Dostoevsky and the Christian Tradition by George Pattison (King's College, Cambridge)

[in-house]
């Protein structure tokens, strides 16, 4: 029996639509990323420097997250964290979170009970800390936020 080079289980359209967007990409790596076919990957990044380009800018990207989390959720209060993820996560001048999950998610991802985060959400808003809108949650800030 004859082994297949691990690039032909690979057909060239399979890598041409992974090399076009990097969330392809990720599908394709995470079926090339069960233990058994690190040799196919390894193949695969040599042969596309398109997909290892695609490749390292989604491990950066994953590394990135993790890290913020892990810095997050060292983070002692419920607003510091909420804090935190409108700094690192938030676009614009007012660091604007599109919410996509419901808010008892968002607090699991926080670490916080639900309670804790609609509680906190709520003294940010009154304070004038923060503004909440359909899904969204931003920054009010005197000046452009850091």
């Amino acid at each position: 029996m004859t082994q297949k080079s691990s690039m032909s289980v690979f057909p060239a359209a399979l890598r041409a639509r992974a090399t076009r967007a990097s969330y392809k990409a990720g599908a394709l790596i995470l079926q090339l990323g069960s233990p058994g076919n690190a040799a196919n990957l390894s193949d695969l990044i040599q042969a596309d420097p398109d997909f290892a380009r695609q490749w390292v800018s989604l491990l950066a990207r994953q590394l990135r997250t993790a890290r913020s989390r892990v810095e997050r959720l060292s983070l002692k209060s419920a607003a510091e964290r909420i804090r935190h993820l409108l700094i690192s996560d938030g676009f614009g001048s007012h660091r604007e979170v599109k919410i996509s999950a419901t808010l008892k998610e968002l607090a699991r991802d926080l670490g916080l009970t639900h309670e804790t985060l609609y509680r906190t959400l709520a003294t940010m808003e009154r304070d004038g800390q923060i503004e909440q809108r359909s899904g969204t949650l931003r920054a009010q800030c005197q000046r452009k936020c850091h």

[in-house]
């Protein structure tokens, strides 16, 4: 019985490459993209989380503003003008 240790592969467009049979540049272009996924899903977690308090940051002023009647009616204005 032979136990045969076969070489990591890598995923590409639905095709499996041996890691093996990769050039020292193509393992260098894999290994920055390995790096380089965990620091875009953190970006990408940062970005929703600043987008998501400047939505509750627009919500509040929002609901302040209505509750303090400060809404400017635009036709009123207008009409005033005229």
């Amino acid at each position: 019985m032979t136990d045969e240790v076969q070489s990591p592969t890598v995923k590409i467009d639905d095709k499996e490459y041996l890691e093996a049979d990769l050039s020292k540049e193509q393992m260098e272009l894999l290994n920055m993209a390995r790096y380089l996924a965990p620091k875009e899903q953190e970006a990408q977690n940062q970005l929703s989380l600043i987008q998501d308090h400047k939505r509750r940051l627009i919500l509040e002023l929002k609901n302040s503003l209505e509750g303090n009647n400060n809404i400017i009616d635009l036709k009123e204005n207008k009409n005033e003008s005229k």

Dostoevsky is one of Russia's greatest novelists and a major influence in modern debates about religion, both in Russia and the West. This collection brings together Western and Russian perspectives on the issues raised by the religious element in his work. The aim of this collection is not to abstract Dostoevsky's religious 'teaching' from his literary works, but to explore the interaction between his Christian faith and his writing. The essays cover such topics as temptation, grace and law, Dostoevsky's use of the gospels and hagiography, Trinitarianism, and the Russian tradition of the veneration of icons, as well as reading aloud, and dialogism. In addition to an exploration of the impact of the Christian tradition on Dostoevsky's major novels, Crime and Punishment, The Idiot and The Brothers Karamazov, there are also discussions of lesser-known works such as The Landlady and A Little Boy at Christ's Christmas Tree.